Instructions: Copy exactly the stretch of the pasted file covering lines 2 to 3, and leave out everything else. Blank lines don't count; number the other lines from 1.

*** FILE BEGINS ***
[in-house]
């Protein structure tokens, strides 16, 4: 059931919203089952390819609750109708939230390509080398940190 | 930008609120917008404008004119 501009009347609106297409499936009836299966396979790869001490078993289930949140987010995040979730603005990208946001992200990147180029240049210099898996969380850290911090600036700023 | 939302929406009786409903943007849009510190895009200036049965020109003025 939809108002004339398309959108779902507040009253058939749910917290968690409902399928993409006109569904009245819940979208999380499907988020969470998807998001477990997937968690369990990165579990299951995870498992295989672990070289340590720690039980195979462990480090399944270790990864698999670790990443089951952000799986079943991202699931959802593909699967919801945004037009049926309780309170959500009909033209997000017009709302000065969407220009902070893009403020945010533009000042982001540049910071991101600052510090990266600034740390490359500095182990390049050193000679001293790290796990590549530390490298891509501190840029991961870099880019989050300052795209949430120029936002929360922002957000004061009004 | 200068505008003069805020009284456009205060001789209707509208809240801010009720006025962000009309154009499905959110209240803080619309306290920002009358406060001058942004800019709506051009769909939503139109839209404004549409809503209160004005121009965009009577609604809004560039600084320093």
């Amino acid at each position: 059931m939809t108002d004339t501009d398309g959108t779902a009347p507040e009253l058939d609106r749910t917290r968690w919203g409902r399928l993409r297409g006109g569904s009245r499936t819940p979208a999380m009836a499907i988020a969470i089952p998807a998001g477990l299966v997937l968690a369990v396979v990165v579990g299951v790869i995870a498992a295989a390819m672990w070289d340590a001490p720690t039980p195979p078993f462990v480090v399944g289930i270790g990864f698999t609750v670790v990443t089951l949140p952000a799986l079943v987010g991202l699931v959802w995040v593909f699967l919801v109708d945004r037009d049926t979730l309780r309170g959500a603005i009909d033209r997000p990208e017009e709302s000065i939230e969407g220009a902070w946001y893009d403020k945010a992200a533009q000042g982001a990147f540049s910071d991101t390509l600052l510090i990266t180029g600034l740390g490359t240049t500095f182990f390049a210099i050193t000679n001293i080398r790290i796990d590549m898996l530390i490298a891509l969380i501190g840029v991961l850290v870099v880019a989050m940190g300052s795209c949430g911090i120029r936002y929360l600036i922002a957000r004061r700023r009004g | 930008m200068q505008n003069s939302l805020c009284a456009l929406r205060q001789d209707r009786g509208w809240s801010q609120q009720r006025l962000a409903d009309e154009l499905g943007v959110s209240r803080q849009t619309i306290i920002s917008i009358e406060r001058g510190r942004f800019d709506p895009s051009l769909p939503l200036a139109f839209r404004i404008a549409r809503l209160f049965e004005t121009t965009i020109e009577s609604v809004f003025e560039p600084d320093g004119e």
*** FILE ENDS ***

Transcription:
């Protein structure tokens, strides 16, 4: 059931919203089952390819609750109708939230390509080398940190 | 930008609120917008404008004119 501009009347609106297409499936009836299966396979790869001490078993289930949140987010995040979730603005990208946001992200990147180029240049210099898996969380850290911090600036700023 | 939302929406009786409903943007849009510190895009200036049965020109003025 939809108002004339398309959108779902507040009253058939749910917290968690409902399928993409006109569904009245819940979208999380499907988020969470998807998001477990997937968690369990990165579990299951995870498992295989672990070289340590720690039980195979462990480090399944270790990864698999670790990443089951952000799986079943991202699931959802593909699967919801945004037009049926309780309170959500009909033209997000017009709302000065969407220009902070893009403020945010533009000042982001540049910071991101600052510090990266600034740390490359500095182990390049050193000679001293790290796990590549530390490298891509501190840029991961870099880019989050300052795209949430120029936002929360922002957000004061009004 | 200068505008003069805020009284456009205060001789209707509208809240801010009720006025962000009309154009499905959110209240803080619309306290920002009358406060001058942004800019709506051009769909939503139109839209404004549409809503209160004005121009965009009577609604809004560039600084320093």
């Amino acid at each position: 059931m939809t108002d004339t501009d398309g959108t779902a009347p507040e009253l058939d609106r749910t917290r968690w919203g409902r399928l993409r297409g006109g569904s009245r499936t819940p979208a999380m009836a499907i988020a969470i089952p998807a998001g477990l299966v997937l968690a369990v396979v990165v579990g299951v790869i995870a498992a295989a390819m672990w070289d340590a001490p720690t039980p195979p078993f462990v480090v399944g289930i270790g990864f698999t609750v670790v990443t089951l949140p952000a799986l079943v987010g991202l699931v959802w995040v593909f699967l919801v109708d945004r037009d049926t979730l309780r309170g959500a603005i009909d033209r997000p990208e017009e709302s000065i939230e969407g220009a902070w946001y893009d403020k945010a992200a533009q000042g982001a990147f540049s910071d991101t390509l600052l510090i990266t180029g600034l740390g490359t240049t500095f182990f390049a210099i050193t000679n001293i080398r790290i796990d590549m898996l530390i490298a891509l969380i501190g840029v991961l850290v870099v880019a989050m940190g300052s795209c949430g911090i120029r936002y929360l600036i922002a957000r004061r700023r009004g | 930008m200068q505008n003069s939302l805020c009284a456009l929406r205060q001789d209707r009786g509208w809240s801010q609120q009720r006025l962000a409903d009309e154009l499905g943007v959110s209240r803080q849009t619309i306290i920002s917008i009358e406060r001058g510190r942004f800019d709506p895009s051009l769909p939503l200036a139109f839209r404004i404008a549409r809503l209160f049965e004005t121009t965009i020109e009577s609604v809004f003025e560039p600084d320093g004119e």